Do all things without grumbling or questioning, that you may be blameless and innocent, children of God without blemish in the midst of a crooked and twisted generation, among whom you shine as lights in the world, holding fast to the word of life, so that in the day of Christ I may be proud that I did not run in vain or labor in vain. ~Philippians 2:14-16

I quote this a lot in parenting, but as I have been studying through Philippians these past few weeks, I am convicted that I may not be leading my kids accurately in the truth of this passage. It’s a convenient quote to get my kids to obey but it’s sadly out of context when I use it as a hammer to stop fussing.

Grumbling – a murmuring; a secret displeasure, not openly avowed. Grumbling is often secretive because we know we shouldn’t voice our displeasure towards the one asking something of us.

Questioning – a reasoning or calculation that is self-based with the fixed mindset that one is right; a hesitation about what is true and disputing from that position. Questioning comes from a place of pride or superiority. 

Holding fast to the word – to hold toward, forth or to present as a light to illuminate; to mark, pay attention to, note or heed.

This verse is an exhortation that follows Paul’s call to be like Christ in humility/position with others. He instructs us to work out our faith because God is doing the work in us – stay committed to Him, submitted to Him. And then the attitude of the heart flows outward as fruit. When we walk with an attitude of superiority or pride, we grumble or question. We wonder what it is we are doing. We yearn for something else, something easier or more palatable. When we walk in humility, we serve and look like Jesus. I cannot simply decide to be humble. I cannot summon up a likeness to Jesus Christ in my flesh. I need to understand His humility.

The call to humility flows through the tunnel of sacrifice. Though he was in the form of God, did not count equality with God a thing to be grasped, but made himself nothing, taking the form of a servant, being born in the likeness of men. And being found in human form, he humbled himself by becoming obedient to the point of death, even death on a cross.  Therefore as I am washed in the humility of Christ, as His saving death floods my heart of stone, I too must walk in humility. Andrew Murray in his book, Humility, writes, “If humility is the first, the all inclusive grace of the life of Jesus – if humility is the secret of His atonement – then the health and strength of our spiritual life will depend entirely upon our putting this grace first and making humility the chief quality we admire in Him, the chief attribute we ask of Him, the one thing for which we sacrifice all else.” My pride, my love of self, my sense of self entitlement, must die. And that is very hard. Oh it is easy to say, I am quick to nod my head, yet I embrace myself at every turn.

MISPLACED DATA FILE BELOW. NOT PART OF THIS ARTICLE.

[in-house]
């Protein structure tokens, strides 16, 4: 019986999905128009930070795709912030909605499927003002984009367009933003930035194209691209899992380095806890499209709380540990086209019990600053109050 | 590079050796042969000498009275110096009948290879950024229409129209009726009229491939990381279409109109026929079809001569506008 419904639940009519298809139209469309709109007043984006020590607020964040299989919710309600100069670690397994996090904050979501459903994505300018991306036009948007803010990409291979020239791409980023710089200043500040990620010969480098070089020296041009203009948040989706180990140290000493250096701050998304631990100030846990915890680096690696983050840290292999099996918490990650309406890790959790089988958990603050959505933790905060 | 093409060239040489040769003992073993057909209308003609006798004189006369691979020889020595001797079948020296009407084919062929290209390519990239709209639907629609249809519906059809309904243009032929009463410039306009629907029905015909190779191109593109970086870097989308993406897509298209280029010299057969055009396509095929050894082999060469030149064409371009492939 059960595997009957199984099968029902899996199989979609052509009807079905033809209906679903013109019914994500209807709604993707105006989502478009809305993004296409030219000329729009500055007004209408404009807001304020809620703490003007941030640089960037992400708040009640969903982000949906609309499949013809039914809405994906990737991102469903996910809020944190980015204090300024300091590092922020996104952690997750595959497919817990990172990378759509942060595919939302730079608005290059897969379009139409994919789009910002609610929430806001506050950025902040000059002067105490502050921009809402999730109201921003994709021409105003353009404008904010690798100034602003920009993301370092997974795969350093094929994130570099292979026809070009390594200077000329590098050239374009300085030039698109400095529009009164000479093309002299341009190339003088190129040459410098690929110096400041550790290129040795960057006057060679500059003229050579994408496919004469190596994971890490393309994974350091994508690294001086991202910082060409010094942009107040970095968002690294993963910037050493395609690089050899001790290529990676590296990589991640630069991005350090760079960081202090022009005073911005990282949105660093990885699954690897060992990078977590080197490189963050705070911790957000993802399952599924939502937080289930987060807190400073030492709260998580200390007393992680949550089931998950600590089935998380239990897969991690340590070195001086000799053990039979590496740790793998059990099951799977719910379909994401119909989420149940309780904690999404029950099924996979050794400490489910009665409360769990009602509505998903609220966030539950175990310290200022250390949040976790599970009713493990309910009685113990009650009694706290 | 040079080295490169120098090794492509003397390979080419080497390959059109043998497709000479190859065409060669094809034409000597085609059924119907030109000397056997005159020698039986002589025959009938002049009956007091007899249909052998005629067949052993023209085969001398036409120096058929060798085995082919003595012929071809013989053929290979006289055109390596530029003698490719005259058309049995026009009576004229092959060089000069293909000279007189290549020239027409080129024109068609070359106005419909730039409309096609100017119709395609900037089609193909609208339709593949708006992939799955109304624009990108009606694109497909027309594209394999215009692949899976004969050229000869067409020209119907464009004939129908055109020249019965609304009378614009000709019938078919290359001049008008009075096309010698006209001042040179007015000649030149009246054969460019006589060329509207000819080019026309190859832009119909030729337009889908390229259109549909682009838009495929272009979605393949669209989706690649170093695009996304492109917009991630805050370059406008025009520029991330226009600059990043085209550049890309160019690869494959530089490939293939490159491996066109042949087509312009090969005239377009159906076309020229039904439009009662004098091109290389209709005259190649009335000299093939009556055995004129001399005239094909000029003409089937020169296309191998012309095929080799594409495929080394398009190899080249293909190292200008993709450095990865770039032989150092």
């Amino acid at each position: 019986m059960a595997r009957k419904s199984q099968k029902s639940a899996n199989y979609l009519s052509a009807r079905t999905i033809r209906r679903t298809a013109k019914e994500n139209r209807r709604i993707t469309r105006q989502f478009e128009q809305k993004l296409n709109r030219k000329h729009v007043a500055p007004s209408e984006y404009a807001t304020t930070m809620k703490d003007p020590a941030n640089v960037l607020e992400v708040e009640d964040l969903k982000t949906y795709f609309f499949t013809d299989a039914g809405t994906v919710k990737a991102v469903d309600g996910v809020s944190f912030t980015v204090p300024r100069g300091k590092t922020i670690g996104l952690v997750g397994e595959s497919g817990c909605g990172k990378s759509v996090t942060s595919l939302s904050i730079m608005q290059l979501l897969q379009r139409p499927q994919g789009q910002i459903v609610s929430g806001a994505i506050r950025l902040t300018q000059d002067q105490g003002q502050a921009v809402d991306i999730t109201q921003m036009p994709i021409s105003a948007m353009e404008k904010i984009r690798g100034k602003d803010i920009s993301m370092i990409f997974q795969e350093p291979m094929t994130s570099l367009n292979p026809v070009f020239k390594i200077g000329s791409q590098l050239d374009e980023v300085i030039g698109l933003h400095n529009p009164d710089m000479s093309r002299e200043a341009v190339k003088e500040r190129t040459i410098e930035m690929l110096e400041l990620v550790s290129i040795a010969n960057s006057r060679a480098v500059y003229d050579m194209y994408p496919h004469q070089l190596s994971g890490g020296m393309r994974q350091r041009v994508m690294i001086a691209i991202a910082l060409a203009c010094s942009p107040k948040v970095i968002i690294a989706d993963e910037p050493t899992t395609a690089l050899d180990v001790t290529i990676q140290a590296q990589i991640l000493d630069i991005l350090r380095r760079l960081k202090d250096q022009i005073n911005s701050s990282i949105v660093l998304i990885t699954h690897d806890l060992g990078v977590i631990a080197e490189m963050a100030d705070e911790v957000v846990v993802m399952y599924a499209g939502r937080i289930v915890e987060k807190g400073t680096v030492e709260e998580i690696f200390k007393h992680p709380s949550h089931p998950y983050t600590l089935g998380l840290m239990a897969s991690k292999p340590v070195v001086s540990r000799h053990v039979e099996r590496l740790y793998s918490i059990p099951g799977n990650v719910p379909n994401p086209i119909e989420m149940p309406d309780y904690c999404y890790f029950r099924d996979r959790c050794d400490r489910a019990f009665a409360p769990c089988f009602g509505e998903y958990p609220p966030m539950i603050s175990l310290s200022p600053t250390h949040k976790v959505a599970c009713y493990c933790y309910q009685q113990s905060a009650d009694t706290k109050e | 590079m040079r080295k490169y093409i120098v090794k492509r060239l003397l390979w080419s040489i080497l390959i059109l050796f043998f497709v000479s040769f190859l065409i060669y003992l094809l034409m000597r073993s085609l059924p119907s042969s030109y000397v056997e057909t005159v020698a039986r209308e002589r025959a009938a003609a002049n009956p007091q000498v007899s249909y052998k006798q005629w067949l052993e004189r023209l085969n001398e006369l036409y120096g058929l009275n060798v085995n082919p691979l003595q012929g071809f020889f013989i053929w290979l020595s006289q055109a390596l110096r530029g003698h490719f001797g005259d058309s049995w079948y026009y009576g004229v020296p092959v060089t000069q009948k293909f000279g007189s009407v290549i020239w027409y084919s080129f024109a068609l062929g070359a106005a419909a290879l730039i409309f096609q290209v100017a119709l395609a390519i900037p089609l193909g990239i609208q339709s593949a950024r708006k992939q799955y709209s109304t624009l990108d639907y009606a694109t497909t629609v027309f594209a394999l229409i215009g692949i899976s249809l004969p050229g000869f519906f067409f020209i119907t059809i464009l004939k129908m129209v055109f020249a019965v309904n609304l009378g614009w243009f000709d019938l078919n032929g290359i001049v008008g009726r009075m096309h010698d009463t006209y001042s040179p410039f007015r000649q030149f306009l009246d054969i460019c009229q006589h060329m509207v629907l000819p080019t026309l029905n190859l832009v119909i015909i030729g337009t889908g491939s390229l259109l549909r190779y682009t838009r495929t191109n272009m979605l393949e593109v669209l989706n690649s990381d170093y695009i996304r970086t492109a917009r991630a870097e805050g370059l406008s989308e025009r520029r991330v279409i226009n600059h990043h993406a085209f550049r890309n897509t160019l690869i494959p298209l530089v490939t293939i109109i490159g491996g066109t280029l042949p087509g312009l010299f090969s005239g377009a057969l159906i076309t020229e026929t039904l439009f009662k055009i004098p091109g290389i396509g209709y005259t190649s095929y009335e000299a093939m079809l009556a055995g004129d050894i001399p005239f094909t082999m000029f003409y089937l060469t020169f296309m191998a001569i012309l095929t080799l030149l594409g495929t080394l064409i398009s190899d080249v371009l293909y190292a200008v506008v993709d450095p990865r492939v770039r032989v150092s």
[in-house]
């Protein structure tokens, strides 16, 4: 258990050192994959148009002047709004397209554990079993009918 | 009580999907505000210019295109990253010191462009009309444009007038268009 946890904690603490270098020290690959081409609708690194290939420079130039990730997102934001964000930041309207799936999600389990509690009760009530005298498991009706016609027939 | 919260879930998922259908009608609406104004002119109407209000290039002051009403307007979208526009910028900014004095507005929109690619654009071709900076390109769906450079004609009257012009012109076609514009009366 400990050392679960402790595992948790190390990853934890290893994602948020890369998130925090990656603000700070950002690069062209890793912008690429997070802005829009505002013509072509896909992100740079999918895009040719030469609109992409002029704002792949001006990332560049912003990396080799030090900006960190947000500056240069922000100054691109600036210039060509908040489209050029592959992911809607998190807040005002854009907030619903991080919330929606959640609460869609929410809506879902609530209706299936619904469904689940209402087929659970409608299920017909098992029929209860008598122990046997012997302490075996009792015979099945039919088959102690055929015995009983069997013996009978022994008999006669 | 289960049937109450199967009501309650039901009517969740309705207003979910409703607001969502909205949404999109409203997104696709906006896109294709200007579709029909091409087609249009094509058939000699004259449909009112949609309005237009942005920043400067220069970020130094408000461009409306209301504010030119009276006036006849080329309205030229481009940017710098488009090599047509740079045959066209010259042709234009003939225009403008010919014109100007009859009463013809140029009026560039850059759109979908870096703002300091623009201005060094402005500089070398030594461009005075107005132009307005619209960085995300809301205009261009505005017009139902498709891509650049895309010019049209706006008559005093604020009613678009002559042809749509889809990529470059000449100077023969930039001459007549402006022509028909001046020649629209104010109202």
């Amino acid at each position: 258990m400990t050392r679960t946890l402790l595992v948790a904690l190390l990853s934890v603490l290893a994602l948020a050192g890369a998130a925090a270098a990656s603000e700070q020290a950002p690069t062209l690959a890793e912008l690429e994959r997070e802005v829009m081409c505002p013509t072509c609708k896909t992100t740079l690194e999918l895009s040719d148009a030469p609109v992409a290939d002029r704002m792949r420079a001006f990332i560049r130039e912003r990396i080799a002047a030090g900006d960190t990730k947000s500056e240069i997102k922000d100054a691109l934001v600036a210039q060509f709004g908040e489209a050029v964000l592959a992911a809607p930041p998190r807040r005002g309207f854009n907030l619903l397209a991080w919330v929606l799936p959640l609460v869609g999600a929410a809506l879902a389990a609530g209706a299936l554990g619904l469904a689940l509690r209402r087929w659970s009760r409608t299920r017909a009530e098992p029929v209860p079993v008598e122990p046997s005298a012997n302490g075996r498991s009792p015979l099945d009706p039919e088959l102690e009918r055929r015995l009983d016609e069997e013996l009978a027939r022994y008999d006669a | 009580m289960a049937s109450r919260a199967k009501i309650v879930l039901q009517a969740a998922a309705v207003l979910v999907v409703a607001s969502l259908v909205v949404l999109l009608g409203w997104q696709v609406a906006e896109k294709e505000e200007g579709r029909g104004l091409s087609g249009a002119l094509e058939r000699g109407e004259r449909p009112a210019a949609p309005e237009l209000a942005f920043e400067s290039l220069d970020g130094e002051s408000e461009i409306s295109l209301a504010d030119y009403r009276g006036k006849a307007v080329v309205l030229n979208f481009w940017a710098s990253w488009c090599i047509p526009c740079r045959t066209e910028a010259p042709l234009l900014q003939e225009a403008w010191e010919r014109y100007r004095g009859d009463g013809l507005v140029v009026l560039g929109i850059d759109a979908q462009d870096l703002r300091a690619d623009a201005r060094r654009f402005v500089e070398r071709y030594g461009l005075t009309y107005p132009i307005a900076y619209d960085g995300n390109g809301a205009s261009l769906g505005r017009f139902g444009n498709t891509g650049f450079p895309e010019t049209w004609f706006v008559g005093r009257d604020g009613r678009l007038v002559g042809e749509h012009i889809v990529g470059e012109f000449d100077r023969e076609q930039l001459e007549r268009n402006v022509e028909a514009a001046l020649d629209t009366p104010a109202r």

Grumbling and questioning are merely symptoms of a heart tied more closely with self than with Christ. So what is my hope? How do I loosen the grasp of flesh? Hold fast to the Word of life. Cling to Him and His truth. Let Him illuminate every corner of my heart, root out each pride holdout, and work in me to replace my self love with His love. The more I allow Him to blaze forth out of me, responding with His humility to those around me, the more the world will see Him and not me.

We shine as lights; we look flawless in a world full of flaws. In a world of darkness, we are beacons of light. And the lost will be drawn to His light. The hurting will gravitate.  This is our response to God and the leading of the Spirit. So I also need to be very careful how I wield this verse with my children. The Gospel is central and paramount for a life that does not grumble or complain. How am I communicating Christ to my child? Because what I do not want to do is somehow communicate that grumbling and complaining can be turned off like a spigot. No, they are the very essence of my prideful flesh, and the only power over them is Jesus Christ.